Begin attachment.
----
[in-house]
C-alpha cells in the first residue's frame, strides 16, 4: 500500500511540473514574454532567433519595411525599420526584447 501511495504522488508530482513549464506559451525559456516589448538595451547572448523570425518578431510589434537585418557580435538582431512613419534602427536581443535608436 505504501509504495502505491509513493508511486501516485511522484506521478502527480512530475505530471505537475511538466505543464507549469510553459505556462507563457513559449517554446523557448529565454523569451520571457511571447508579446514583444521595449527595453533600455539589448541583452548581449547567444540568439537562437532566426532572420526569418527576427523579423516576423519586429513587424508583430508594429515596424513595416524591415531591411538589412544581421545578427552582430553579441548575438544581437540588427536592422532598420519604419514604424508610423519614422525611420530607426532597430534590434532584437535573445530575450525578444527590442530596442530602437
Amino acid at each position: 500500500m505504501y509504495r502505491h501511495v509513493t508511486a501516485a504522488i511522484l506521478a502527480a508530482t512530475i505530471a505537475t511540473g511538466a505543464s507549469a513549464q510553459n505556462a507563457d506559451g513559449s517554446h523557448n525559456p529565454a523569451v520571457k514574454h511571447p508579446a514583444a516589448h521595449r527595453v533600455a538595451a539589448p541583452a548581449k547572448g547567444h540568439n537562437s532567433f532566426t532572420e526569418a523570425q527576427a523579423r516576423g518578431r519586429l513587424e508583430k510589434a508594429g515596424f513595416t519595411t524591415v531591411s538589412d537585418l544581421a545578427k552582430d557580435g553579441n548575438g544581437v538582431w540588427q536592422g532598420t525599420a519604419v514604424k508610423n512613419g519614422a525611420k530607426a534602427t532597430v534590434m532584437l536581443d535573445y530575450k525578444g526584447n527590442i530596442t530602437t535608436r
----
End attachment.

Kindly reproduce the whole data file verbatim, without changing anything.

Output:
[in-house]
C-alpha cells in the first residue's frame, strides 16, 4: 500500500511540473514574454532567433519595411525599420526584447 501511495504522488508530482513549464506559451525559456516589448538595451547572448523570425518578431510589434537585418557580435538582431512613419534602427536581443535608436 505504501509504495502505491509513493508511486501516485511522484506521478502527480512530475505530471505537475511538466505543464507549469510553459505556462507563457513559449517554446523557448529565454523569451520571457511571447508579446514583444521595449527595453533600455539589448541583452548581449547567444540568439537562437532566426532572420526569418527576427523579423516576423519586429513587424508583430508594429515596424513595416524591415531591411538589412544581421545578427552582430553579441548575438544581437540588427536592422532598420519604419514604424508610423519614422525611420530607426532597430534590434532584437535573445530575450525578444527590442530596442530602437
Amino acid at each position: 500500500m505504501y509504495r502505491h501511495v509513493t508511486a501516485a504522488i511522484l506521478a502527480a508530482t512530475i505530471a505537475t511540473g511538466a505543464s507549469a513549464q510553459n505556462a507563457d506559451g513559449s517554446h523557448n525559456p529565454a523569451v520571457k514574454h511571447p508579446a514583444a516589448h521595449r527595453v533600455a538595451a539589448p541583452a548581449k547572448g547567444h540568439n537562437s532567433f532566426t532572420e526569418a523570425q527576427a523579423r516576423g518578431r519586429l513587424e508583430k510589434a508594429g515596424f513595416t519595411t524591415v531591411s538589412d537585418l544581421a545578427k552582430d557580435g553579441n548575438g544581437v538582431w540588427q536592422g532598420t525599420a519604419v514604424k508610423n512613419g519614422a525611420k530607426a534602427t532597430v534590434m532584437l536581443d535573445y530575450k525578444g526584447n527590442i530596442t530602437t535608436r